Michael at Muther's

Support: Haq123| Strip Search Tramp | The People Assembly
February 7, 2020 at Muther's
Promoter: Black Hole Promotions

Like other cities former industrial sectors, Digbeth is once again being reborn, becoming busier, more expensive, weirdly less welcoming. These sort of evenings, where you can see four loud bands in a small room of like minded people for less than a tenner, are once more finding new homes. Tucked away in one of Digbeth’s still comfortably grimy and ungentrified corners Muther’s is a studio and rehearsal rooms more than a venue. I’ve seen local bands do warm up shows and such in the past but tonight is the first time I’m aware of a touring band playing here. There’s more to come too, Bilge Pump and Girls In Synthesis will both play here in the next few weeks. This might just be smart business diversification, but I suspect it’s a DIY response to a need as smaller venues close or mutate through refurbishment.

The People Assembly have made it over from Leicester, a town we already have to thank for both Kasabian and Showaddywaddy. Half of them look like lads in the pub you’d never expect were in a band. They busy themselves with playing instruments while a long=haired kid leaps about with a megaphone and the front man rocks a cowboy hat. They seems to have their hearts in the right place. Dense guitar noise and a decent shot of youthful anger. They describe themselves as “karaoke from a failed state” which has a nice ring to it and possibly explains their closing cover of ‘Jolene’. It’s an odd one, their version is hardly reverent, but they don’t seem to be taking the piss either.

While The People Assembly are a young band still moulding a range of influences into their own voice, Strip Search Tramp are a team of veterans working within a more established set of parameters. A chugging B-movie punk-and-roll type of deal, the band are in the default dad punk uniform of black t-shirts and bald heads except the front woman, who’s wearing a Star Trek uniform. Sci-Fi is sort of their schtick but they don’t beat you over the head with it. Projected on an available, but not very visible, piece of wall are some cool visuals we can’t really see. Chunks of movie dialogue pop up to decorate the tracks. I’m all for that sort of thing but the Lux Interior clip which introduces ‘She Devil She Machine’ is just asking for Goddamn trouble if you ask me. It’s the best song in their set but I’m not sure any band of their ilk want audiences comparing them with The Cramps, because that’s a fight you can’t hope to win.

Hometown hosts Haq123 played their first ever gig in here about two-and-a-half years ago and they grow stronger all the time. A mix of old and new tunes, the set tonight seems more focussed and more varied. Always changing, always moving forwards. Young Zac’s drumming powers them along as the bass churns and Millie picks out targets for her scorn in ‘Ugly Baby’. Tonight’s unusual move is to close with a new tune, the first track off their forthcoming third album. Not only that but it presents another new sound in their arsenal. Dave puts down the bass and sits at a small keyboard. I fear a ‘November Rain’ moment is on the cards but my apprehension is misplaced. This spot of bold sonic adventuring done they end with some crowd surfing. Smashing stuff.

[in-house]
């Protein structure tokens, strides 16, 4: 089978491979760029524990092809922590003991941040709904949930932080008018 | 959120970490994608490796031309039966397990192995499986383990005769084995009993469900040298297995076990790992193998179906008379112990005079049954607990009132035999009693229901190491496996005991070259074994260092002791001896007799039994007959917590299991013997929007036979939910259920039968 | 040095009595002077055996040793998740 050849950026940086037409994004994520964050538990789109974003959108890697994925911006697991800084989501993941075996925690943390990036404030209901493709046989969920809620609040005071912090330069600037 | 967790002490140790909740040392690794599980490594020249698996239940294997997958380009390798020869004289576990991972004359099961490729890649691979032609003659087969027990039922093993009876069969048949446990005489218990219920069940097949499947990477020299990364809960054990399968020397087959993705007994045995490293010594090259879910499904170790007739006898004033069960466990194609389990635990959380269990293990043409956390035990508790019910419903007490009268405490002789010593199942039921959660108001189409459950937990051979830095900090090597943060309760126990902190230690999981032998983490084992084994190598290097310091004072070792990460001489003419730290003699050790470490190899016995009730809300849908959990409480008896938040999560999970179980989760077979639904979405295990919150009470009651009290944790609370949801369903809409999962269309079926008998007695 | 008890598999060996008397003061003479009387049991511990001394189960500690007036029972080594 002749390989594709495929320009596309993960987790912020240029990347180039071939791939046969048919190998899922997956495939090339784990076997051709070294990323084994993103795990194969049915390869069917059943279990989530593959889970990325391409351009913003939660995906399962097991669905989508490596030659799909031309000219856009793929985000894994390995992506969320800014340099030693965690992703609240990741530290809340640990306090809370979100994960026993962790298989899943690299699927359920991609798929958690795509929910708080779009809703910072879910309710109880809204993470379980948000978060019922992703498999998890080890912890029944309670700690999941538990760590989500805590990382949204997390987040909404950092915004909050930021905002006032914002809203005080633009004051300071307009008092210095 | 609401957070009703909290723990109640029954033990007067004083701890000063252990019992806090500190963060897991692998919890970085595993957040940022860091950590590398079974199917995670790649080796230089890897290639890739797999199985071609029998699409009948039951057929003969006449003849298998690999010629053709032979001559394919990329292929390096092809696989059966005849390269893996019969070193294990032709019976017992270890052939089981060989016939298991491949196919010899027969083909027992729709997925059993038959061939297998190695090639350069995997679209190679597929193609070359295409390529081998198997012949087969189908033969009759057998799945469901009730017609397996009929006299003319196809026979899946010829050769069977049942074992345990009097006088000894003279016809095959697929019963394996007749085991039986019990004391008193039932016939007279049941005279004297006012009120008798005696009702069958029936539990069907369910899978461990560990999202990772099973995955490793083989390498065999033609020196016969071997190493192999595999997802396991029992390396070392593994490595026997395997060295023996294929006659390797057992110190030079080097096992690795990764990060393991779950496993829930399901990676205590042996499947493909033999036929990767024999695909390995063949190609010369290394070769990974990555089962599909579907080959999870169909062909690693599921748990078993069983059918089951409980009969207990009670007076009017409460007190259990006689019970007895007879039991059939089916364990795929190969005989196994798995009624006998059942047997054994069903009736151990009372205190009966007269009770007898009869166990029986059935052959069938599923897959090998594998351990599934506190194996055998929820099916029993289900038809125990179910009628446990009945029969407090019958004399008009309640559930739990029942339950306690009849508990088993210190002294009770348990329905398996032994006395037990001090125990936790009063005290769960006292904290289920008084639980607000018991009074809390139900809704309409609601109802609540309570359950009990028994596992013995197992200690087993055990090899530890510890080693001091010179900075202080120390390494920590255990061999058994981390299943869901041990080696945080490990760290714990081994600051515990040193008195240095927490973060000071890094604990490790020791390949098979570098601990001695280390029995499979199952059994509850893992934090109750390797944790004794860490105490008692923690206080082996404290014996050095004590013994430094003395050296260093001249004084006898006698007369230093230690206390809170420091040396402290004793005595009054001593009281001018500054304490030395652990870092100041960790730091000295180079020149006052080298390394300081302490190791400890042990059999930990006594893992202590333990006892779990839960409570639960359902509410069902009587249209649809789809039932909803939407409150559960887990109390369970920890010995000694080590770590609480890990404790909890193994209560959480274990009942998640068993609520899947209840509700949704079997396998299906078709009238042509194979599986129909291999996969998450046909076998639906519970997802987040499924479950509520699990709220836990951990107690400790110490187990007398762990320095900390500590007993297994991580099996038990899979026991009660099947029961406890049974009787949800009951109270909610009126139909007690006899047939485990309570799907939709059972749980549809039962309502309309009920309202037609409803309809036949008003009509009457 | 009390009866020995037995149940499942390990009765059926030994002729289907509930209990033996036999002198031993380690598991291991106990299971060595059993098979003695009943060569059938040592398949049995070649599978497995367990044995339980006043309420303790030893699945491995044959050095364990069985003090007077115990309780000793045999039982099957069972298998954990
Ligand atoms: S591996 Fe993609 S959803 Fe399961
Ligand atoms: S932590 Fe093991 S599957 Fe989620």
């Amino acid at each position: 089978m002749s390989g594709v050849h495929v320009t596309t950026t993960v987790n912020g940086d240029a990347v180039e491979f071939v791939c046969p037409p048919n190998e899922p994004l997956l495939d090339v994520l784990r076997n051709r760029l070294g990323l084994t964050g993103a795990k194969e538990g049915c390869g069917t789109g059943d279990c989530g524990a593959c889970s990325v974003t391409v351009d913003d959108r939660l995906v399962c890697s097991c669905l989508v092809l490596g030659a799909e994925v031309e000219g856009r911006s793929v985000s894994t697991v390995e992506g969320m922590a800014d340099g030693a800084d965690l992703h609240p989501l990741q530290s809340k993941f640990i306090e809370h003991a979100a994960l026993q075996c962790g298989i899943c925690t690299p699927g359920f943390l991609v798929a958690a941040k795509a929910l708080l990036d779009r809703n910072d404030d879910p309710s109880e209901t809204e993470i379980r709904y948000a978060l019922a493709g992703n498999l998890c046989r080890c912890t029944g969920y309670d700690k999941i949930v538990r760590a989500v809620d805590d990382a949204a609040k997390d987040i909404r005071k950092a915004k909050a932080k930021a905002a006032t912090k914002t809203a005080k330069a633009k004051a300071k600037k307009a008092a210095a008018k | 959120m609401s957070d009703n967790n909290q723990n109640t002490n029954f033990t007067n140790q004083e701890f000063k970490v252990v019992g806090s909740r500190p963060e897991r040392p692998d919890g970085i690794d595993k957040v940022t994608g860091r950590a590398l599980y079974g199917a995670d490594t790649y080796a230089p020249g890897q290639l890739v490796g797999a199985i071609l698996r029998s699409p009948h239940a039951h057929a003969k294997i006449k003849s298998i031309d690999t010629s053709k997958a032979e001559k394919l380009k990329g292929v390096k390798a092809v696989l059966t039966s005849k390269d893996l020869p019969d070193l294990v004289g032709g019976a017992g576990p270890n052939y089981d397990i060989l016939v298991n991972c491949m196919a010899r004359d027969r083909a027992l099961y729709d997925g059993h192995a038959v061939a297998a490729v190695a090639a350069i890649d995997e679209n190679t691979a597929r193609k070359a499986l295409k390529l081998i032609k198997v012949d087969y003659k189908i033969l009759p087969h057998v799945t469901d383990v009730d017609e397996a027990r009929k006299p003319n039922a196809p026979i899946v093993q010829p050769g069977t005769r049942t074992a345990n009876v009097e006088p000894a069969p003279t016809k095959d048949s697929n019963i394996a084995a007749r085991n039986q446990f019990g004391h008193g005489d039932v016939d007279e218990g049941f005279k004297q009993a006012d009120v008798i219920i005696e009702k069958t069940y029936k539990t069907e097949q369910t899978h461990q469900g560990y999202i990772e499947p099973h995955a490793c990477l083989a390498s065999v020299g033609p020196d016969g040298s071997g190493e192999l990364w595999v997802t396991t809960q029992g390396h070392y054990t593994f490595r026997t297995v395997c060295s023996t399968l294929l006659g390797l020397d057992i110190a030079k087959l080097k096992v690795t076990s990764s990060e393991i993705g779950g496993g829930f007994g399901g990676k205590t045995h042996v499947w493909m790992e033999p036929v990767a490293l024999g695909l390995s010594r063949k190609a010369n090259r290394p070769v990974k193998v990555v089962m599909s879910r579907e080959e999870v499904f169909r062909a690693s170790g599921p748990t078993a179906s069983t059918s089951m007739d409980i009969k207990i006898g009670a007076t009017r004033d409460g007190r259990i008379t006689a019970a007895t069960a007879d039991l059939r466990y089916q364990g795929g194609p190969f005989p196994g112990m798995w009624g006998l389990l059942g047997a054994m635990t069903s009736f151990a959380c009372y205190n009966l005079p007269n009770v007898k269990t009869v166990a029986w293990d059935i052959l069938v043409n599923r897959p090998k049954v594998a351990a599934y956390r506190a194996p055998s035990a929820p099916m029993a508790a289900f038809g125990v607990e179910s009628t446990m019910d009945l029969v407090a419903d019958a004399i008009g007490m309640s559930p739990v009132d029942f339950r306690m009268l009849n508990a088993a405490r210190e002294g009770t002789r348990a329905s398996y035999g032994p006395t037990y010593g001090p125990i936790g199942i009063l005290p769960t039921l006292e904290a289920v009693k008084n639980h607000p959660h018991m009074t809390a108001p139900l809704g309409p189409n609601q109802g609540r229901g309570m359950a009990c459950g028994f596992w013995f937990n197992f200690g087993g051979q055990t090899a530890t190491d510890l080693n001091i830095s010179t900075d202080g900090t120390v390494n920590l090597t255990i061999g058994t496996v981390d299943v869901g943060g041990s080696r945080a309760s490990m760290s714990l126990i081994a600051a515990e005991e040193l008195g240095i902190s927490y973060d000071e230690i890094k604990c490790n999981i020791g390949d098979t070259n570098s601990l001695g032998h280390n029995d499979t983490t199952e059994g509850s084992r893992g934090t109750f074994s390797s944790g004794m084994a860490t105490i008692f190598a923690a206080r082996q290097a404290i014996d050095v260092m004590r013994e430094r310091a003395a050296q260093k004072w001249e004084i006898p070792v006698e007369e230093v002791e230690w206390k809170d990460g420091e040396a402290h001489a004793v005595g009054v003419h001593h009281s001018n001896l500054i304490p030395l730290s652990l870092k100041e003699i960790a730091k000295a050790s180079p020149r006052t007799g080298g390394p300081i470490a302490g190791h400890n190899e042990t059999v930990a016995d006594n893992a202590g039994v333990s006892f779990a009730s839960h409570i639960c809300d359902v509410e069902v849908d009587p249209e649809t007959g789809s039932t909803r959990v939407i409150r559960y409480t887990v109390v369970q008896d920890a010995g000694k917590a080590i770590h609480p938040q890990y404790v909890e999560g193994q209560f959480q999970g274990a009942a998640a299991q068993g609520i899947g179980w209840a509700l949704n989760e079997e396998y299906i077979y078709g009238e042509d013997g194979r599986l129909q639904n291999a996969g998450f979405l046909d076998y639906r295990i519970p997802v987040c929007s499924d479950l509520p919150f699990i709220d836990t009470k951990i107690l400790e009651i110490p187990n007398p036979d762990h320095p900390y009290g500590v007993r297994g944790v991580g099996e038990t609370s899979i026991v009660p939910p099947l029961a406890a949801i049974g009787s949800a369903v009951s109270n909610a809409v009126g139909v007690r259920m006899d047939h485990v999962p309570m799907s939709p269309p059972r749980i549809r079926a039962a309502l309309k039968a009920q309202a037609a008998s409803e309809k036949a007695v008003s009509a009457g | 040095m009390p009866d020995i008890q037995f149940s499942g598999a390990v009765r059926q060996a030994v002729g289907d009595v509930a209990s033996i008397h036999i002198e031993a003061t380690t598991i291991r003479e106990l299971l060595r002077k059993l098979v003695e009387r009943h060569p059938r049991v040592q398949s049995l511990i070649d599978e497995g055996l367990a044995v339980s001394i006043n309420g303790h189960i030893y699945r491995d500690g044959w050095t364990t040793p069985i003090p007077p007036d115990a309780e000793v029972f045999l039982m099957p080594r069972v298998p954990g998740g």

Almost immediately Michael seem bigger than everyone else, more present. They command the stage and they rock. Nobody really says ‘hard rock’ these days do they? Michael are a Hard Rock band who have made, let’s be honest about this, an unhelpful choice with their name. Perhaps the difficulty of tracking them down online led to them calling the album Tell Your Friends. Portillo, Buble, Heseltine, Barrymore, Cera, the list of potential heroes the name might honour is long. Could it be the very King of Pop himself? Did he not declare to a puzzled world “I’m bad!” Although gathered from a number of bands the story goes that Michael has risen like a metal-winged phoenix from the charred remains of Bad Guys. Shit-kicking metalheads with a fine tuned sense of their own ridiculousness, Bad Guys were never likely to last. Michael feel like an interesting turn towards something more substantial. Just considering the two names offers a clue. Bad Guys is direct and jokey, Michael is odd and obscure. More cryptic than comic, the music is wider ranging along less well-trodden paths.

They’ve also gone with the classic black t-shirt contrast with the singer look. Mullet Michael and Beard Michael have matching ones with a large ‘M’ initial on them, a hangover from a more serious attempt at sartorial unity I suspect. Meanwhile Vocal Michael’s cropped hair and pale green shirt brings powerful Charles Boyle energy. He’s the eye of the storm, eccentric and impenetrable, the key to their mystery. While the band indulge in rock ‘n’ roll shape-throwing he’s made to look a little out of place, an unlikely metal frontman, but his voice is strong and his performance is fierce. Recklessly mixing up everything from doom to hardcore they beat the hell out of it all with joyful conviction. There’s a similar playfulness in reworking rock moves as Pigsx7; but if Pigs dig in to a particular groove and ride it, Michael are more erratic – like Pigs’ weird and intense brother who doesn’t go out much. Imagine that.

 

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